Note also that the scammer tells you that it will take three days for the credit to go through. More to the point, it gives him plenty of time to plunder your account. Good to see that phishers still have problems with their English, though, since it’s often an indication that all isn’t right… (Sometimes it just means the office junior can’t spell, though.)

The life of Riley

Here’s another example with a very similar message, but the presentation is much more sophisticated (not to mention looooooonnnnnggggggg…). I have several examples of these that all have more stereotyped subject lines than the previous example: ‘Your MINT Card Important Notification !’, or ‘Fix The Error On Your MINT Card.’ So the subject line is alarming enough to catch your attention, though the content is more reassuring. Is that deliberate, so that relief will incline you to lower your defences? I don’t know, but it could have that effect.

Dear Valued Customer ,

Our record shows that you have a refund slated on your MINT Credit Card account due to charges made against your MINT Credit Card account by us.

We do apologies for this mistake which was caused by errors from our system. This transaction cannot be completed due to the errors present in your account information.

You are required to click on the LOGON below to fix this problem immediately. Please note, it will take 3 working days to credit your account with the refund.

LOG ON HERE

We hope you find our Online Credit Card service easy and convenient to use.

Yours sincerely,

Paul Riley 
Head of Credit Cards

About this email 
This email is confidential and intended for the addressee only. Please delete if that is not you. 

This is a service message designed to keep you informed of important information associated with your account. 

Please do not reply to this email as the address is not monitored. Visit our Support Centre if you have any queries and we’ll be happy to help. 

Important Security Information 
To help you identify our email and as an extra security measure the second half of your postcode is shown at the top. If you have not provided us with this information or you have changed address please contact your local branch to update your details. 

MINT will NEVER ask for your full PIN or Password when identifying you on the phone or online, and willNEVER ask for Card Reader codes on the phone or when logging in. 

Fraudsters may claim to be the bank to try and access security information. If you receive a call or email from MINT that you are suspicious about, cease the call immediately, or forward the email tophishing@rbs.co.uk. Visit mint.co.uk/security for more information and advice.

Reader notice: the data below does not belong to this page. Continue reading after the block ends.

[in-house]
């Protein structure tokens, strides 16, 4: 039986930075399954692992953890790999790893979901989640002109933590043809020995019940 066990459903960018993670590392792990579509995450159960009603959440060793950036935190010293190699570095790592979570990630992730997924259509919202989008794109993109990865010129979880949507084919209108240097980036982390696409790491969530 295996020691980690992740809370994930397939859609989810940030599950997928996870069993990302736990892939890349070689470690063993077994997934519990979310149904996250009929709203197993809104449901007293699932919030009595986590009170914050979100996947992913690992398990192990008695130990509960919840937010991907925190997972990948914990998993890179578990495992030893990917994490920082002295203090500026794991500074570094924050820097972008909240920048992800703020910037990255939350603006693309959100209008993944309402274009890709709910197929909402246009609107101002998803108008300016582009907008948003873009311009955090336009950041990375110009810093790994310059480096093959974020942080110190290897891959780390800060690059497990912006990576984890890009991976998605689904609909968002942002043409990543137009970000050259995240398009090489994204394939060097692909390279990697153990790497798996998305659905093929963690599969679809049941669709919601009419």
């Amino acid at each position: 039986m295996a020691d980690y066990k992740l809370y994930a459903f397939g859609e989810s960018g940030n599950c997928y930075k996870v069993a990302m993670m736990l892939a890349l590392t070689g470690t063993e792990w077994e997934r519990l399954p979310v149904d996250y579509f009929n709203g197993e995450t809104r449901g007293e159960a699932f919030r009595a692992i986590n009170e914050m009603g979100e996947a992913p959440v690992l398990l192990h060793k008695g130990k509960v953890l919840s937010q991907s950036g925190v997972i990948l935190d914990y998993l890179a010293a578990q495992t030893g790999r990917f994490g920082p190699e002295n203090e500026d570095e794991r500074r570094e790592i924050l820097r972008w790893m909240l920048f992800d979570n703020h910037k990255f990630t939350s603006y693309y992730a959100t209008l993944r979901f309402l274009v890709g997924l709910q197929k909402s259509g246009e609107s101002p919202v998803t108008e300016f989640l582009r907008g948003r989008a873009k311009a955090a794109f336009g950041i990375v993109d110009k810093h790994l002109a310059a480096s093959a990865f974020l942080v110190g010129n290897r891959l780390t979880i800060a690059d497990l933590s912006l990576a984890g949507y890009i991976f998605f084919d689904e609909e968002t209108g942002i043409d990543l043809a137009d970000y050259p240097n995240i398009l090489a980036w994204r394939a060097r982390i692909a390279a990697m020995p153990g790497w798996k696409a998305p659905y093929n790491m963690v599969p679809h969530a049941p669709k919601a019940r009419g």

MINT is a business name of The Royal Bank of Scotland plc registered in Scotland No 90312. Registered Office: 36 St Andrew Square, Edinburgh EH2 2YB.

First of all, the salutation is non-specific. ‘Dear Valued Customer’ doesn’t mean that your custom is valued but not so much that we can be bothered to personalize this letter by including your name. It means we have no idea who you are, but we’re hoping you’re a Mint customer gullible enough to fall for a fake login and give us access to your money, which we certainly do value.

Interestingly, the acres of boilerplate verbiage at the end of the pseudo-letter (which may well be lifted from genuine RBS material – the occasional missing space character suggests a cut and paste from PDF to me, but that’s just a guess) claims that To help you identify our email and as an extra security measure the second half of your postcode is shown at the top. Of course, that would have been miraculous, as RBS has no reason to know my address: I’m not one of their customers and the message isn’t from RBS at all, so there is no postcode in the message. Clearly, the scammers don’t expect you to read the small print. But then, nor do many legitimate financial providers, insurance companies, pensions providers…

Once again, they want you to give them three days to plunder your account and move on. The scanned signature is a nice touch (but proves absolutely nothing, of course). Interestingly, all of the scam messages that appear to be signed by an individual rather than by the name of the bank are claimed to be signed by ‘Paul Riley’, who appears to be ‘Head of Credit Card(s)’ for two credit card providers. Well, that’s just greedy. We’ll get back to the versatile Mr Riley shortly.

(As far as I can tell, there is no Paul Riley who holds a genuine role like this in RBS or its associated financial institutions: if there is, I apologise for any confusion, but I’m sure he is not in any way responsible for the very common misuse of his name in this type of phishing scam.)

David Harley CITP FBCS CISSP
ESET Senior Research Fellow

Author David Harley, ESET